Mr. Pence told reporters on Saturday that “the objective here is to have a website up very quickly,” and promised that more details about the partnership with Google would be revealed on Sunday. He said the website would initially be used “in the areas that have been deeply impacted — Washington State, California, New York.”
Mr. Trump has repeatedly made statements about efforts to combat the virus that are wrong. Even as testing was severely limited, he said that “anyone who wants a test can get one.” He suggested the country was “very close to a vaccine,” despite evidence from health experts that one is probably at least a year away. And he stated he “closed” travel from Europe even though Americans and legal residents are exempted.
This account of the president’s embrace of a Google-backed website as a tool for fighting the virus is based on interviews with administration officials and Google employees familiar with the project, and the communications between the company and the White House.
In the past 10 days, Mr. Kushner, who serves as a senior adviser to the president, has taken an increasingly central role in Mr. Trump’s response to the virus. He helped draft the president’s prime-time address this week from the Oval Office, which drew widespread criticism for its repeated errors and misleading statements. He has also reached out to Dr. Kurt Kloss, a physician based in New York, for advice. Dr. Kloss is the father of Karlie Kloss, who is married to Joshua Kushner, Mr. Kushner’s brother.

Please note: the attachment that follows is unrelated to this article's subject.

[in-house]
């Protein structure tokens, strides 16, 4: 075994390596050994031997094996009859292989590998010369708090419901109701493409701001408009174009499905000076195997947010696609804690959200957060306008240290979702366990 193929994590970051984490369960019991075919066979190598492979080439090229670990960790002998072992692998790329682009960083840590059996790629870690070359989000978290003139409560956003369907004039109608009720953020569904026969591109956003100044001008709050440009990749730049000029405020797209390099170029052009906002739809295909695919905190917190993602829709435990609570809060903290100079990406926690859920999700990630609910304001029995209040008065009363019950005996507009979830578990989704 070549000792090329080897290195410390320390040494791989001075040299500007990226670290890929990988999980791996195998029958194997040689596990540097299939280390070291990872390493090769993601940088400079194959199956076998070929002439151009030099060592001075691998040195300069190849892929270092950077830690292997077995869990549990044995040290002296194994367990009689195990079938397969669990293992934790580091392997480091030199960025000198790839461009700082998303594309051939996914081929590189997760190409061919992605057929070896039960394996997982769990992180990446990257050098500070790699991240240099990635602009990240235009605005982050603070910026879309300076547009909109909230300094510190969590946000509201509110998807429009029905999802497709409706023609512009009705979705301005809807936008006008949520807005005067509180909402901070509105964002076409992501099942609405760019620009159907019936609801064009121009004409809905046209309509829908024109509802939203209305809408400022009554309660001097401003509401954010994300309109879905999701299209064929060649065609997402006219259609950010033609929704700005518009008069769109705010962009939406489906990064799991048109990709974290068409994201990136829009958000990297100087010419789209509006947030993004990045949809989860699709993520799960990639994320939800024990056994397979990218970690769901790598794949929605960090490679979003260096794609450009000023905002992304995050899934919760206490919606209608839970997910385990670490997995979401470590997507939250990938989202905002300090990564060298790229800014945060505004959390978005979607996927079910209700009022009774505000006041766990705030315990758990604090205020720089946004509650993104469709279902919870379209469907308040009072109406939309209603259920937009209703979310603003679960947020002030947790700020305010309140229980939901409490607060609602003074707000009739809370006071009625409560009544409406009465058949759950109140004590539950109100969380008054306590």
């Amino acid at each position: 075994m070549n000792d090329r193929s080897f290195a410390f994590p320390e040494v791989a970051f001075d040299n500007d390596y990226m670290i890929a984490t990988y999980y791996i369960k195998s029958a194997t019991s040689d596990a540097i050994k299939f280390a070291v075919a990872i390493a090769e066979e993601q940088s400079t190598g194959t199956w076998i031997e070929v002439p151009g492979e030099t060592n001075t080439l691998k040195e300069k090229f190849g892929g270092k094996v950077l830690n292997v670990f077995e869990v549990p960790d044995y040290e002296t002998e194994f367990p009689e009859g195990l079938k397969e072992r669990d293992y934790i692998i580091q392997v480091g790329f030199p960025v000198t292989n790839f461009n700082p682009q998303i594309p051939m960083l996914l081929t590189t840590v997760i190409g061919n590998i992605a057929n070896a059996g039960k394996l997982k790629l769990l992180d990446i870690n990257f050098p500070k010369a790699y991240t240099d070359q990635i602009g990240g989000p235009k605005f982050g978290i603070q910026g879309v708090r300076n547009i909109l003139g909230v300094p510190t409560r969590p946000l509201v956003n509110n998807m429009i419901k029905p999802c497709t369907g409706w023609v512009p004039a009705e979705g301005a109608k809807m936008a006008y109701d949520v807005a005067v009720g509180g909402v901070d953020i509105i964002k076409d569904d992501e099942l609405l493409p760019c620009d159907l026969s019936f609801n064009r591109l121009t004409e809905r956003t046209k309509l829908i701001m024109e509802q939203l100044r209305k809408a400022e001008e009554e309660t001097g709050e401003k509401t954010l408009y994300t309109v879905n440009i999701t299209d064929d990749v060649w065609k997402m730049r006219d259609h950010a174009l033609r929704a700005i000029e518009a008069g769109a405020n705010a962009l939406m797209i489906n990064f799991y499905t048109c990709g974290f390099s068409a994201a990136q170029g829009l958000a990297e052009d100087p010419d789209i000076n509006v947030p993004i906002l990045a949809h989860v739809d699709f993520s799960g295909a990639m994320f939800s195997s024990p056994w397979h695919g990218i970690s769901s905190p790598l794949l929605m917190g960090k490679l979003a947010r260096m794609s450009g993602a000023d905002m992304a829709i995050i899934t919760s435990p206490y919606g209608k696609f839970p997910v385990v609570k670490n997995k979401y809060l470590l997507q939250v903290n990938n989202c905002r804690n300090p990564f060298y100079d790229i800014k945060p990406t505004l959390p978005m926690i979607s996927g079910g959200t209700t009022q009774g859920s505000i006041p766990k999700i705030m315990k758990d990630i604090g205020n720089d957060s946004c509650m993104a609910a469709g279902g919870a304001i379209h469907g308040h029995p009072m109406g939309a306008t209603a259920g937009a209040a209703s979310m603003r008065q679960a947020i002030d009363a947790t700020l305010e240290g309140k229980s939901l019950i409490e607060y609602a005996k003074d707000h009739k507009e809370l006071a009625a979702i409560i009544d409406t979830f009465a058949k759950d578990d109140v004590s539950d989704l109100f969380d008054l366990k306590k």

Administration officials said people close to Mr. Kushner had been in touch with Andy Conrad, the chief executive at Verily, earlier in the week about whether the subsidiary of Alphabet, Google’s parent company, could somehow help with testing. Mr. Conrad, who is known within Alphabet as an executive with an independent streak, described the yet unnamed website to them.
Mr. Kushner, who has led the government’s outreach to the technology community, liked the idea, according to one administration official. He directed his team to work with Mr. Conrad and others at Verily on how their original project might be adapted to help fight the virus.
At that point, Sundar Pichai, the chief executive of Alphabet, was not involved in the discussions, according to people familiar with the situation. Mr. Pichai contacted Mr. Conrad on Wednesday, after an employee asked a question during one of the company’s all-staff meetings about whether Verily could help with testing.
In a memo to his staff the next day, Mr. Pichai wrote that “a planning effort” was underway at Verily to use its expertise in clinical research to aid in the testing.
“As more test kits become available, the planners are looking to develop a pathway for public health and health care agencies,” Mr. Pichai wrote, adding that the effort was targeted at making sure that “individuals who are at higher risk can be directed to testing sites based on the latest guidance from public health authorities.”
In his Thursday memo, Mr. Pichai noted that Verily is “part of our Alphabet family” and could assist in the coming “days and weeks” to respond quickly. He attached a link to a form where Google employees could volunteer to help. Over the next day, more than 1,700 signed up, a number that was communicated to Mr. Kushner’s team.